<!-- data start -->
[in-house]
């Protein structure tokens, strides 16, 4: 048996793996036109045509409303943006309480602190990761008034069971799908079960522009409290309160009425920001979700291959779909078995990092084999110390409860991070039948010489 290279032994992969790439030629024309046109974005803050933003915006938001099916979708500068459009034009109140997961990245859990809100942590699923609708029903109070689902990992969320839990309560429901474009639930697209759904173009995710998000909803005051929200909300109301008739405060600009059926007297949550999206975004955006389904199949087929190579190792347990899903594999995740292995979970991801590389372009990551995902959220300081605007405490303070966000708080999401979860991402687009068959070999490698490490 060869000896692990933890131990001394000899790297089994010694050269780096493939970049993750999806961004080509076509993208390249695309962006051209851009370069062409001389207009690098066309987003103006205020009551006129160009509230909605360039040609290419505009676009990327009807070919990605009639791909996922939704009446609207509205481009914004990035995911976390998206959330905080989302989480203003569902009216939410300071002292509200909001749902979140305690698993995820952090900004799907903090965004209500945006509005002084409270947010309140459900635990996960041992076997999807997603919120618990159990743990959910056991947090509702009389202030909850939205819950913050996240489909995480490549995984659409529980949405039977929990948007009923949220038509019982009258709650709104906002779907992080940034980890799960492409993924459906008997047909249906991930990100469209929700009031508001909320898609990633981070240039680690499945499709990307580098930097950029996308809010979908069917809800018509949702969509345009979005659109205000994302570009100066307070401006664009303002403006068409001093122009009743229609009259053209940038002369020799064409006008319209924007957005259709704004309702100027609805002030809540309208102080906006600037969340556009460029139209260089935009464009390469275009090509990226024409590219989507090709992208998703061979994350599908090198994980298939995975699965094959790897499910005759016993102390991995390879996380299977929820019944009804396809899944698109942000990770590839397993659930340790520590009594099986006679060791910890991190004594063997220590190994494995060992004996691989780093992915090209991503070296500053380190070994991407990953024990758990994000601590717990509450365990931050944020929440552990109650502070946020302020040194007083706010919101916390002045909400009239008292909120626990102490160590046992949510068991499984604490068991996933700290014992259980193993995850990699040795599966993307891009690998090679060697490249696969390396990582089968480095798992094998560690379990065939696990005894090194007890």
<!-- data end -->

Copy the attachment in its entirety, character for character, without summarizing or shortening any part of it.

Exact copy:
[in-house]
């Protein structure tokens, strides 16, 4: 048996793996036109045509409303943006309480602190990761008034069971799908079960522009409290309160009425920001979700291959779909078995990092084999110390409860991070039948010489 290279032994992969790439030629024309046109974005803050933003915006938001099916979708500068459009034009109140997961990245859990809100942590699923609708029903109070689902990992969320839990309560429901474009639930697209759904173009995710998000909803005051929200909300109301008739405060600009059926007297949550999206975004955006389904199949087929190579190792347990899903594999995740292995979970991801590389372009990551995902959220300081605007405490303070966000708080999401979860991402687009068959070999490698490490 060869000896692990933890131990001394000899790297089994010694050269780096493939970049993750999806961004080509076509993208390249695309962006051209851009370069062409001389207009690098066309987003103006205020009551006129160009509230909605360039040609290419505009676009990327009807070919990605009639791909996922939704009446609207509205481009914004990035995911976390998206959330905080989302989480203003569902009216939410300071002292509200909001749902979140305690698993995820952090900004799907903090965004209500945006509005002084409270947010309140459900635990996960041992076997999807997603919120618990159990743990959910056991947090509702009389202030909850939205819950913050996240489909995480490549995984659409529980949405039977929990948007009923949220038509019982009258709650709104906002779907992080940034980890799960492409993924459906008997047909249906991930990100469209929700009031508001909320898609990633981070240039680690499945499709990307580098930097950029996308809010979908069917809800018509949702969509345009979005659109205000994302570009100066307070401006664009303002403006068409001093122009009743229609009259053209940038002369020799064409006008319209924007957005259709704004309702100027609805002030809540309208102080906006600037969340556009460029139209260089935009464009390469275009090509990226024409590219989507090709992208998703061979994350599908090198994980298939995975699965094959790897499910005759016993102390991995390879996380299977929820019944009804396809899944698109942000990770590839397993659930340790520590009594099986006679060791910890991190004594063997220590190994494995060992004996691989780093992915090209991503070296500053380190070994991407990953024990758990994000601590717990509450365990931050944020929440552990109650502070946020302020040194007083706010919101916390002045909400009239008292909120626990102490160590046992949510068991499984604490068991996933700290014992259980193993995850990699040795599966993307891009690998090679060697490249696969390396990582089968480095798992094998560690379990065939696990005894090194007890």